How long does it take to lower cholesterol? If your cholesterol numbers are creeping up, and your doctor is making worrying noises as they review your lab work, it’s only natural to wonder how quickly you can get those numbers to drop. Fortunately, there are several proven strategies you can use that should help your cholesterol numbers shift in the right direction.
How Long Does It Take to Lower Cholesterol?
According to Healthline, people with high cholesterol can often trigger a substantial drop in their numbers with just lifestyle and dietary changes. Many can see results in a few weeks. Others may need a few months. As with the majority of diet-based trends, men will generally see results sooner than women. What about people who use medication to help bring their cholesterol numbers down? How long does it take to lower cholesterol with medication? Again, results should be evident in a matter of weeks.
What is cholesterol?
Cholesterol is a waxy, fatty substance that is produced by the liver. It travels through the bloodstream with lipoproteins and plays a crucial role in cell formation and the breakdown of certain types of fatty acids. It is also found in certain foods, including meats, eggs, and dairy products.
As WebMD explains, there are actually two types of cholesterol that doctors routinely measure when they order bloodwork. Low-density lipoprotein, or LDL, is often dubbed the bad cholesterol. When this type of cholesterol gets too high, it has an unpleasant tendency to form deposits along the body’s blood vessels. This can raise your risk of heart attack and stroke. Therefore, a high number of LDL cholesterol is a serious cause for concern. This is especially true if your triglycerides, which are yet another kind of fat that can cause problems in excess, are also high. Meanwhile, high-density lipoprotein, or HDL, is the white-hat of cholesterols. Referred to as good cholesterol, it sweeps in to escort excess cholesterol away from the tissues and blood vessels to the liver, where it can be safely broken down and disposed of. High levels of HDL aren’t a problem. In fact, they may have protective qualities.
How can you lower your cholesterol?
What can you do to lower your cholesterol? While it’s important to discuss your specific situation with your doctor, Mayo Clinic offers some useful suggestions:
- Eat a heart-healthy diet. What does a heart-healthy diet look like? Reduce saturated fats, which are often found in red meats and full-fat dairy. Eliminate trans fats. Instead, eat foods that are rich in omega-3 fatty acids. Heart-healthy diets also include lots of soluble fiber because fiber helps prevent cholesterol from entering the bloodstream. If you want to add more protein to dishes, consider using whey protein. Studies suggest that it lowers LDL cholesterol, total cholesterol, and blood pressure while also delivering many of the benefits associated with dairy products.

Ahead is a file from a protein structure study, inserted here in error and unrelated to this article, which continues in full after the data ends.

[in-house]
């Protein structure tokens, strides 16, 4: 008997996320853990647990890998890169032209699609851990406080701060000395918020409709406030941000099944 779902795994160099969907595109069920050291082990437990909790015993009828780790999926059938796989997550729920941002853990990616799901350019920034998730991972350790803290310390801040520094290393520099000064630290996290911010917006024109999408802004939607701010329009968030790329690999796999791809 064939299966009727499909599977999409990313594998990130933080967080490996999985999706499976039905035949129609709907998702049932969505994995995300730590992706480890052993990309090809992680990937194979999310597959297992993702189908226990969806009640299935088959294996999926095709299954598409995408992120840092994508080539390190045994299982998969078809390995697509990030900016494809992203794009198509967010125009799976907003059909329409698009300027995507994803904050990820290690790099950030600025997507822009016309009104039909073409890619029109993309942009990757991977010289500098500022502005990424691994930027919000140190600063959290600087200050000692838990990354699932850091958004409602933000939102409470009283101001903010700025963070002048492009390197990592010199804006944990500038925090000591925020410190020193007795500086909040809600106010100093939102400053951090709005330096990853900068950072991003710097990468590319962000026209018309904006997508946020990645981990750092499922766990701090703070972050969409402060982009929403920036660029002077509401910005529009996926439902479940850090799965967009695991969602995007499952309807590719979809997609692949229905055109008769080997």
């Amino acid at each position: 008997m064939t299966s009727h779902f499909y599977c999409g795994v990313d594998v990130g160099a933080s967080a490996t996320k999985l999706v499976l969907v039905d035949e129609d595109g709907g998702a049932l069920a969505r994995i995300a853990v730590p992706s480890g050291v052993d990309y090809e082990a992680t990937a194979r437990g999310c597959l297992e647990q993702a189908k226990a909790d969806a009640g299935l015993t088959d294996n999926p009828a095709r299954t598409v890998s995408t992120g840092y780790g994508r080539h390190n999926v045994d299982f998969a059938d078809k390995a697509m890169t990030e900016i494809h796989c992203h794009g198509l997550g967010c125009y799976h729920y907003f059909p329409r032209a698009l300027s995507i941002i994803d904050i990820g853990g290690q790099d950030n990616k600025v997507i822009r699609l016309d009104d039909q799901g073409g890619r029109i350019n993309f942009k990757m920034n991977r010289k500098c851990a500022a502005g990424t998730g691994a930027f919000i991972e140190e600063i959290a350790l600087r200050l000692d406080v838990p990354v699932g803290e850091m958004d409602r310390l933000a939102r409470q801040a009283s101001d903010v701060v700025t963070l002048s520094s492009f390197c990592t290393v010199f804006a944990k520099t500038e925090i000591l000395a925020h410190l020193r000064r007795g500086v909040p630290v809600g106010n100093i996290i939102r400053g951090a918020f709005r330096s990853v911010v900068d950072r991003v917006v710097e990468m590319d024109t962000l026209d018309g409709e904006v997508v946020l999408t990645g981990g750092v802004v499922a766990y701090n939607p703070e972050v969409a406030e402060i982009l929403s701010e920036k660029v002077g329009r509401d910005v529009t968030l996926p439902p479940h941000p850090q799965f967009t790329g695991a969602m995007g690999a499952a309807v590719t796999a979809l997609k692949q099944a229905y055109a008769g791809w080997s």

- Quit smoking. Stopping smoking lowers your cholesterol levels and your blood pressure. It also improves your lung function and reduces your cardiovascular risks.
- Maintain a healthy weight. Being even a few pounds overweight can boost your cholesterol numbers, so shedding any excess weight can help to bring your numbers in line.
- Exercise. Exercising to reach and maintain a healthy weight can help you boost your HDL numbers, increasing your store of protective good cholesterol.
- Drink alcohol in moderation. Some studies have tied drinking alcohol with higher HDL levels, but the results aren’t enough to outweigh the corresponding risks of higher blood pressure and cardiovascular problems. If you choose to consume alcohol, do so in moderation.
- Take cholesterol medication, if prescribed by your doctor. While diet and lifestyle changes will be enough for many people, they won’t work for everyone. If medication is necessary to tame your cholesterol, take it as directed. Combining medication with a healthy lifestyle will allow you to keep your cholesterol numbers and your medication dosage low.
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